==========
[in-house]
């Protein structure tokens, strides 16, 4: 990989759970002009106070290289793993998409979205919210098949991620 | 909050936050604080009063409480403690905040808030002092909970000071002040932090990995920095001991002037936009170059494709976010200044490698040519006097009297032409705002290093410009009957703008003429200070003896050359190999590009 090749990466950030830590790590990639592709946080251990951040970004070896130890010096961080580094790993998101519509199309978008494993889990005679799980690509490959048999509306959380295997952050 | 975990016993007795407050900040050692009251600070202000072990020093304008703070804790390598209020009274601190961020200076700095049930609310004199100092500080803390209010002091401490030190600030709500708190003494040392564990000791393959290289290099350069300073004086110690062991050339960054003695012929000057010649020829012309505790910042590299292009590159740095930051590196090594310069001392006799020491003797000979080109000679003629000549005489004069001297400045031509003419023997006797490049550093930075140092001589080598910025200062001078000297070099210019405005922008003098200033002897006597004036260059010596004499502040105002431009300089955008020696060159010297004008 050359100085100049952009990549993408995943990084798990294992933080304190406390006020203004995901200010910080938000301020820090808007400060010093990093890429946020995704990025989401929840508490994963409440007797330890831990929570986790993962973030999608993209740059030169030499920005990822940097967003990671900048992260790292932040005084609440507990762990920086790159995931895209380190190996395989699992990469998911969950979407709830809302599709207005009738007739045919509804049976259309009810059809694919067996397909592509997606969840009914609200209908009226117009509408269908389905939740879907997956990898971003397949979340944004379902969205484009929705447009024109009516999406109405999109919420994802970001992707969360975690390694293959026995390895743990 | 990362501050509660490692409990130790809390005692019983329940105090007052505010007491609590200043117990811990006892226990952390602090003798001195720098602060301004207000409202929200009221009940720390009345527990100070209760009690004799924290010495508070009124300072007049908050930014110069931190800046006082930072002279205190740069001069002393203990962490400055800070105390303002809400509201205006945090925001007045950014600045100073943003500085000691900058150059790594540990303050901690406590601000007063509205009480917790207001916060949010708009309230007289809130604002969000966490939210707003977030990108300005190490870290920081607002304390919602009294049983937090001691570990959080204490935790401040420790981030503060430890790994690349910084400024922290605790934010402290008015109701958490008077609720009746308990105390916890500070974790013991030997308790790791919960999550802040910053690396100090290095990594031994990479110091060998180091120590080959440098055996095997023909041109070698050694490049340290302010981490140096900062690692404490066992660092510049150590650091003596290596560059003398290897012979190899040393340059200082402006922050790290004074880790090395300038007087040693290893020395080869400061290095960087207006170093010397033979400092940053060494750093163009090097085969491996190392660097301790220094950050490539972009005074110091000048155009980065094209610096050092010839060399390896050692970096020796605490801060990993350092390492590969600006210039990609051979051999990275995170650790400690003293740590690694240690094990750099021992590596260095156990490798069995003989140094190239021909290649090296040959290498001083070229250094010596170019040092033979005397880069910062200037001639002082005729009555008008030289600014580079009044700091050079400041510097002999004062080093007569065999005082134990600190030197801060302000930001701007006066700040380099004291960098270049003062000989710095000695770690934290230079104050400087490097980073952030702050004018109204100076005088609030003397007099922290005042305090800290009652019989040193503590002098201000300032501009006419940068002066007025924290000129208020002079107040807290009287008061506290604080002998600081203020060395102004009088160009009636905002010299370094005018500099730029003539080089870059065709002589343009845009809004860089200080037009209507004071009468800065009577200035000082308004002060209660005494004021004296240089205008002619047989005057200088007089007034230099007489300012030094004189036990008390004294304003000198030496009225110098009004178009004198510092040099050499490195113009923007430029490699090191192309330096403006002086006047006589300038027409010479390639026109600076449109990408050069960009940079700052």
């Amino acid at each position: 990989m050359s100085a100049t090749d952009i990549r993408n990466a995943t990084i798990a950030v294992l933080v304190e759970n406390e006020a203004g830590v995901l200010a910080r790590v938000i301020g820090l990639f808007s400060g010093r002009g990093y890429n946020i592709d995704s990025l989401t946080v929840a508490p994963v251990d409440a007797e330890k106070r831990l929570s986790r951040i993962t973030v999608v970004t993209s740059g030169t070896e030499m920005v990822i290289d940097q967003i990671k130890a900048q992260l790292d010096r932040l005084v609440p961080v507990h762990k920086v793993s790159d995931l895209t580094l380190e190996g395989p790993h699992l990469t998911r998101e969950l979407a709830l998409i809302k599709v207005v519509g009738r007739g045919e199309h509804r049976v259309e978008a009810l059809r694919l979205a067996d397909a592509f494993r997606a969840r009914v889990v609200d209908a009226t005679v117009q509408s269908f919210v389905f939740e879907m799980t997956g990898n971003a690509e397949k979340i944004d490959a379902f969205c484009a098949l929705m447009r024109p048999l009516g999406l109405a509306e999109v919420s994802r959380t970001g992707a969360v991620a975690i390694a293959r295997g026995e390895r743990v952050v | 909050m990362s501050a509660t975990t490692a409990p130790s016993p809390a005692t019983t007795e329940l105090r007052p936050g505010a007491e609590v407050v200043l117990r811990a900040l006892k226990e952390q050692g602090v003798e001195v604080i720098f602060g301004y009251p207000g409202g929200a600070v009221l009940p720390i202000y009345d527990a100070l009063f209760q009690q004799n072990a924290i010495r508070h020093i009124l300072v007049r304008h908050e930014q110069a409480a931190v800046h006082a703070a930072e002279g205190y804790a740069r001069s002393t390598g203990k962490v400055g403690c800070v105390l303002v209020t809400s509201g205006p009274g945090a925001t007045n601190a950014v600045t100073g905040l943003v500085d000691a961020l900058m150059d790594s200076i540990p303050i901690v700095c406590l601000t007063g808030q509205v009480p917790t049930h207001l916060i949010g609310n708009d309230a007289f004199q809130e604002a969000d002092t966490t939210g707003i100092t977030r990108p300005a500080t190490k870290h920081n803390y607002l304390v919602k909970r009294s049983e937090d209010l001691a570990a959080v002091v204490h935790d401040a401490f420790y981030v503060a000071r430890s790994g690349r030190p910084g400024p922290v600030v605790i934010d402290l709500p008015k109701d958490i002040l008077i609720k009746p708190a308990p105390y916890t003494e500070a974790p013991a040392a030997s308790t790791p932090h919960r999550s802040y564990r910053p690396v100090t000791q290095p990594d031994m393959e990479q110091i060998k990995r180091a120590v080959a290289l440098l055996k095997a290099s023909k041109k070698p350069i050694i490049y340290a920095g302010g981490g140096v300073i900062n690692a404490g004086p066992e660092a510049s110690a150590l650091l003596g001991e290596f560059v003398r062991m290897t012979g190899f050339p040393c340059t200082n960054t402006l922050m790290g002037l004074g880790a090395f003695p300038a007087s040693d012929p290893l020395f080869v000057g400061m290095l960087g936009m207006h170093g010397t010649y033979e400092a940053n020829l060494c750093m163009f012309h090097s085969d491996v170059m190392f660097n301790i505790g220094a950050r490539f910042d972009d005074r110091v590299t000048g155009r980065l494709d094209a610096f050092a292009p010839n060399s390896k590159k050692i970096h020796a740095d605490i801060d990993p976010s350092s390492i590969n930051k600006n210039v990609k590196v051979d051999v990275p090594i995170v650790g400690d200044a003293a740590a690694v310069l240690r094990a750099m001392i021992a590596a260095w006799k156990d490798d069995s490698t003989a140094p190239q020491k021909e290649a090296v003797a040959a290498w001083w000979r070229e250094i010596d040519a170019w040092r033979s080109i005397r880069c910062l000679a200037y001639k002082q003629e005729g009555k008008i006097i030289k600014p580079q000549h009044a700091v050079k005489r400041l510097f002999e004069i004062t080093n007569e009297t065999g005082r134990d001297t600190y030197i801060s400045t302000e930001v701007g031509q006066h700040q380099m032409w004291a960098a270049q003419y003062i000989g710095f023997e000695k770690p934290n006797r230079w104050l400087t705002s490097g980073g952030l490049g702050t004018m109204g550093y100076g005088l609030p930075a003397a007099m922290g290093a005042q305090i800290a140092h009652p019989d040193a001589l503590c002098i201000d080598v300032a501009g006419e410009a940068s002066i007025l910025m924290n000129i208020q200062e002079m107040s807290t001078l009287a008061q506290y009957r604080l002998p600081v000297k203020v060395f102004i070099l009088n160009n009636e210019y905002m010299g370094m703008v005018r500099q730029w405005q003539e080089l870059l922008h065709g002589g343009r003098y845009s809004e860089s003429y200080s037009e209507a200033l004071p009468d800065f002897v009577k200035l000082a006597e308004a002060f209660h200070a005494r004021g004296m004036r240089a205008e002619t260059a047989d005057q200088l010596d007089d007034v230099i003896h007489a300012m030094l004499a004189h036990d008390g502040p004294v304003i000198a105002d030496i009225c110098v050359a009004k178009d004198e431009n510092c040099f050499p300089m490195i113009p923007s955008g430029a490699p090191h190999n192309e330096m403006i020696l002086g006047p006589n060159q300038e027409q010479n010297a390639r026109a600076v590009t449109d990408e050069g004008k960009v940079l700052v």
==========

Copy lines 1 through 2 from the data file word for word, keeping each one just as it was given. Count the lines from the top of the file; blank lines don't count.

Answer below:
[in-house]
């Protein structure tokens, strides 16, 4: 990989759970002009106070290289793993998409979205919210098949991620 | 909050936050604080009063409480403690905040808030002092909970000071002040932090990995920095001991002037936009170059494709976010200044490698040519006097009297032409705002290093410009009957703008003429200070003896050359190999590009 090749990466950030830590790590990639592709946080251990951040970004070896130890010096961080580094790993998101519509199309978008494993889990005679799980690509490959048999509306959380295997952050 | 975990016993007795407050900040050692009251600070202000072990020093304008703070804790390598209020009274601190961020200076700095049930609310004199100092500080803390209010002091401490030190600030709500708190003494040392564990000791393959290289290099350069300073004086110690062991050339960054003695012929000057010649020829012309505790910042590299292009590159740095930051590196090594310069001392006799020491003797000979080109000679003629000549005489004069001297400045031509003419023997006797490049550093930075140092001589080598910025200062001078000297070099210019405005922008003098200033002897006597004036260059010596004499502040105002431009300089955008020696060159010297004008 050359100085100049952009990549993408995943990084798990294992933080304190406390006020203004995901200010910080938000301020820090808007400060010093990093890429946020995704990025989401929840508490994963409440007797330890831990929570986790993962973030999608993209740059030169030499920005990822940097967003990671900048992260790292932040005084609440507990762990920086790159995931895209380190190996395989699992990469998911969950979407709830809302599709207005009738007739045919509804049976259309009810059809694919067996397909592509997606969840009914609200209908009226117009509408269908389905939740879907997956990898971003397949979340944004379902969205484009929705447009024109009516999406109405999109919420994802970001992707969360975690390694293959026995390895743990 | 990362501050509660490692409990130790809390005692019983329940105090007052505010007491609590200043117990811990006892226990952390602090003798001195720098602060301004207000409202929200009221009940720390009345527990100070209760009690004799924290010495508070009124300072007049908050930014110069931190800046006082930072002279205190740069001069002393203990962490400055800070105390303002809400509201205006945090925001007045950014600045100073943003500085000691900058150059790594540990303050901690406590601000007063509205009480917790207001916060949010708009309230007289809130604002969000966490939210707003977030990108300005190490870290920081607002304390919602009294049983937090001691570990959080204490935790401040420790981030503060430890790994690349910084400024922290605790934010402290008015109701958490008077609720009746308990105390916890500070974790013991030997308790790791919960999550802040910053690396100090290095990594031994990479110091060998180091120590080959440098055996095997023909041109070698050694490049340290302010981490140096900062690692404490066992660092510049150590650091003596290596560059003398290897012979190899040393340059200082402006922050790290004074880790090395300038007087040693290893020395080869400061290095960087207006170093010397033979400092940053060494750093163009090097085969491996190392660097301790220094950050490539972009005074110091000048155009980065094209610096050092010839060399390896050692970096020796605490801060990993350092390492590969600006210039990609051979051999990275995170650790400690003293740590690694240690094990750099021992590596260095156990490798069995003989140094190239021909290649090296040959290498001083070229250094010596170019040092033979005397880069910062200037001639002082005729009555008008030289600014580079009044700091050079400041510097002999004062080093007569065999005082134990600190030197801060302000930001701007006066700040380099004291960098270049003062000989710095000695770690934290230079104050400087490097980073952030702050004018109204100076005088609030003397007099922290005042305090800290009652019989040193503590002098201000300032501009006419940068002066007025924290000129208020002079107040807290009287008061506290604080002998600081203020060395102004009088160009009636905002010299370094005018500099730029003539080089870059065709002589343009845009809004860089200080037009209507004071009468800065009577200035000082308004002060209660005494004021004296240089205008002619047989005057200088007089007034230099007489300012030094004189036990008390004294304003000198030496009225110098009004178009004198510092040099050499490195113009923007430029490699090191192309330096403006002086006047006589300038027409010479390639026109600076449109990408050069960009940079700052």